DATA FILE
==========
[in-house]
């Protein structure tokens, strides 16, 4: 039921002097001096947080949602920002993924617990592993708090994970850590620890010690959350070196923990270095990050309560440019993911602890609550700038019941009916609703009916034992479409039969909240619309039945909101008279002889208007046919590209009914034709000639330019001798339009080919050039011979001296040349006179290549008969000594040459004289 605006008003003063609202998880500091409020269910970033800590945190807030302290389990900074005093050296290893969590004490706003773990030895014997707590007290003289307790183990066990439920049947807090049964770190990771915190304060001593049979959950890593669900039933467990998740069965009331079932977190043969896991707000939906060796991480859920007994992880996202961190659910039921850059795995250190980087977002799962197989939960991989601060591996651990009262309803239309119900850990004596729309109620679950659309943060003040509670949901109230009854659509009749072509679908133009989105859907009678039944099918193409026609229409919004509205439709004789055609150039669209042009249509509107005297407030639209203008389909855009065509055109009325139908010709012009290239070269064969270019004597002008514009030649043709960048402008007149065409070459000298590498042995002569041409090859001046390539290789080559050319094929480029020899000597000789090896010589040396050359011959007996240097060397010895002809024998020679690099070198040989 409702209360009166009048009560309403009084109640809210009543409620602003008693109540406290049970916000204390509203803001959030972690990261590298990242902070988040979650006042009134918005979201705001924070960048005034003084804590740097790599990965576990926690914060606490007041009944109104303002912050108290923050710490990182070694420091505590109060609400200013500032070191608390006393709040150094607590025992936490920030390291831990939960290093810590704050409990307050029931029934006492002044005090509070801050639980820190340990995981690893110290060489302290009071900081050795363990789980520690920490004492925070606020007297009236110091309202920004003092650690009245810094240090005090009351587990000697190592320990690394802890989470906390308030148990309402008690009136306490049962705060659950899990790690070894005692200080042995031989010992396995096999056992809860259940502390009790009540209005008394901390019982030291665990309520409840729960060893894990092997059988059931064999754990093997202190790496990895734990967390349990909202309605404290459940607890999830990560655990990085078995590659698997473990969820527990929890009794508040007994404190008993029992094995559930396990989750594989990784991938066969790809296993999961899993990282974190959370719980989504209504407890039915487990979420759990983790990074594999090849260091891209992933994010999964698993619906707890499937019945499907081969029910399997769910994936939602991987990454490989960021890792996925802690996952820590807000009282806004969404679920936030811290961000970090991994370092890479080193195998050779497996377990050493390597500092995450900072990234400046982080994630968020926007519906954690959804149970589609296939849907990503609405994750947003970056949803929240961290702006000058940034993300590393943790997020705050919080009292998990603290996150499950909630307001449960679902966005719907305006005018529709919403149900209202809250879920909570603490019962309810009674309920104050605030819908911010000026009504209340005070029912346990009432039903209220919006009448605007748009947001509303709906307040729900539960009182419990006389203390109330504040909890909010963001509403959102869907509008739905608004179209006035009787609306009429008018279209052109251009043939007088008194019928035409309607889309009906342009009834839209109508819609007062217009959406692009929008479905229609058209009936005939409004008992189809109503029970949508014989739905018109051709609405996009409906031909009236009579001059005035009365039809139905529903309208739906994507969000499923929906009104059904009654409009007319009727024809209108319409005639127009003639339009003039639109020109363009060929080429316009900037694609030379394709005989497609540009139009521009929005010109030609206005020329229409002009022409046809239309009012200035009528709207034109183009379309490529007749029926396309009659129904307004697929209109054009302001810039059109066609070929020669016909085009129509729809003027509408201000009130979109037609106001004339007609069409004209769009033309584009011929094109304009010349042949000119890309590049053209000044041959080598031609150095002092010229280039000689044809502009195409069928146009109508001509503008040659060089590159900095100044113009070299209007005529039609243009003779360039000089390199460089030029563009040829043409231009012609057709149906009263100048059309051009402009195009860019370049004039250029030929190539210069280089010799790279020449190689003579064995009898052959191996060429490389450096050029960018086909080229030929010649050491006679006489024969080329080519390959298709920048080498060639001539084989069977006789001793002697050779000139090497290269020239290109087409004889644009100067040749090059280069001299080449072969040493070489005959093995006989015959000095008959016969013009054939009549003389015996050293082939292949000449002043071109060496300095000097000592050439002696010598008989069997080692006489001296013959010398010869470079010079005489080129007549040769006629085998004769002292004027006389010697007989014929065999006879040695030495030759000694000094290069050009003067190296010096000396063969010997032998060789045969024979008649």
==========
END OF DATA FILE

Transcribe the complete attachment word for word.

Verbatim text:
[in-house]
């Protein structure tokens, strides 16, 4: 039921002097001096947080949602920002993924617990592993708090994970850590620890010690959350070196923990270095990050309560440019993911602890609550700038019941009916609703009916034992479409039969909240619309039945909101008279002889208007046919590209009914034709000639330019001798339009080919050039011979001296040349006179290549008969000594040459004289 605006008003003063609202998880500091409020269910970033800590945190807030302290389990900074005093050296290893969590004490706003773990030895014997707590007290003289307790183990066990439920049947807090049964770190990771915190304060001593049979959950890593669900039933467990998740069965009331079932977190043969896991707000939906060796991480859920007994992880996202961190659910039921850059795995250190980087977002799962197989939960991989601060591996651990009262309803239309119900850990004596729309109620679950659309943060003040509670949901109230009854659509009749072509679908133009989105859907009678039944099918193409026609229409919004509205439709004789055609150039669209042009249509509107005297407030639209203008389909855009065509055109009325139908010709012009290239070269064969270019004597002008514009030649043709960048402008007149065409070459000298590498042995002569041409090859001046390539290789080559050319094929480029020899000597000789090896010589040396050359011959007996240097060397010895002809024998020679690099070198040989 409702209360009166009048009560309403009084109640809210009543409620602003008693109540406290049970916000204390509203803001959030972690990261590298990242902070988040979650006042009134918005979201705001924070960048005034003084804590740097790599990965576990926690914060606490007041009944109104303002912050108290923050710490990182070694420091505590109060609400200013500032070191608390006393709040150094607590025992936490920030390291831990939960290093810590704050409990307050029931029934006492002044005090509070801050639980820190340990995981690893110290060489302290009071900081050795363990789980520690920490004492925070606020007297009236110091309202920004003092650690009245810094240090005090009351587990000697190592320990690394802890989470906390308030148990309402008690009136306490049962705060659950899990790690070894005692200080042995031989010992396995096999056992809860259940502390009790009540209005008394901390019982030291665990309520409840729960060893894990092997059988059931064999754990093997202190790496990895734990967390349990909202309605404290459940607890999830990560655990990085078995590659698997473990969820527990929890009794508040007994404190008993029992094995559930396990989750594989990784991938066969790809296993999961899993990282974190959370719980989504209504407890039915487990979420759990983790990074594999090849260091891209992933994010999964698993619906707890499937019945499907081969029910399997769910994936939602991987990454490989960021890792996925802690996952820590807000009282806004969404679920936030811290961000970090991994370092890479080193195998050779497996377990050493390597500092995450900072990234400046982080994630968020926007519906954690959804149970589609296939849907990503609405994750947003970056949803929240961290702006000058940034993300590393943790997020705050919080009292998990603290996150499950909630307001449960679902966005719907305006005018529709919403149900209202809250879920909570603490019962309810009674309920104050605030819908911010000026009504209340005070029912346990009432039903209220919006009448605007748009947001509303709906307040729900539960009182419990006389203390109330504040909890909010963001509403959102869907509008739905608004179209006035009787609306009429008018279209052109251009043939007088008194019928035409309607889309009906342009009834839209109508819609007062217009959406692009929008479905229609058209009936005939409004008992189809109503029970949508014989739905018109051709609405996009409906031909009236009579001059005035009365039809139905529903309208739906994507969000499923929906009104059904009654409009007319009727024809209108319409005639127009003639339009003039639109020109363009060929080429316009900037694609030379394709005989497609540009139009521009929005010109030609206005020329229409002009022409046809239309009012200035009528709207034109183009379309490529007749029926396309009659129904307004697929209109054009302001810039059109066609070929020669016909085009129509729809003027509408201000009130979109037609106001004339007609069409004209769009033309584009011929094109304009010349042949000119890309590049053209000044041959080598031609150095002092010229280039000689044809502009195409069928146009109508001509503008040659060089590159900095100044113009070299209007005529039609243009003779360039000089390199460089030029563009040829043409231009012609057709149906009263100048059309051009402009195009860019370049004039250029030929190539210069280089010799790279020449190689003579064995009898052959191996060429490389450096050029960018086909080229030929010649050491006679006489024969080329080519390959298709920048080498060639001539084989069977006789001793002697050779000139090497290269020239290109087409004889644009100067040749090059280069001299080449072969040493070489005959093995006989015959000095008959016969013009054939009549003389015996050293082939292949000449002043071109060496300095000097000592050439002696010598008989069997080692006489001296013959010398010869470079010079005489080129007549040769006629085998004769002292004027006389010697007989014929065999006879040695030495030759000694000094290069050009003067190296010096000396063969010997032998060789045969024979008649």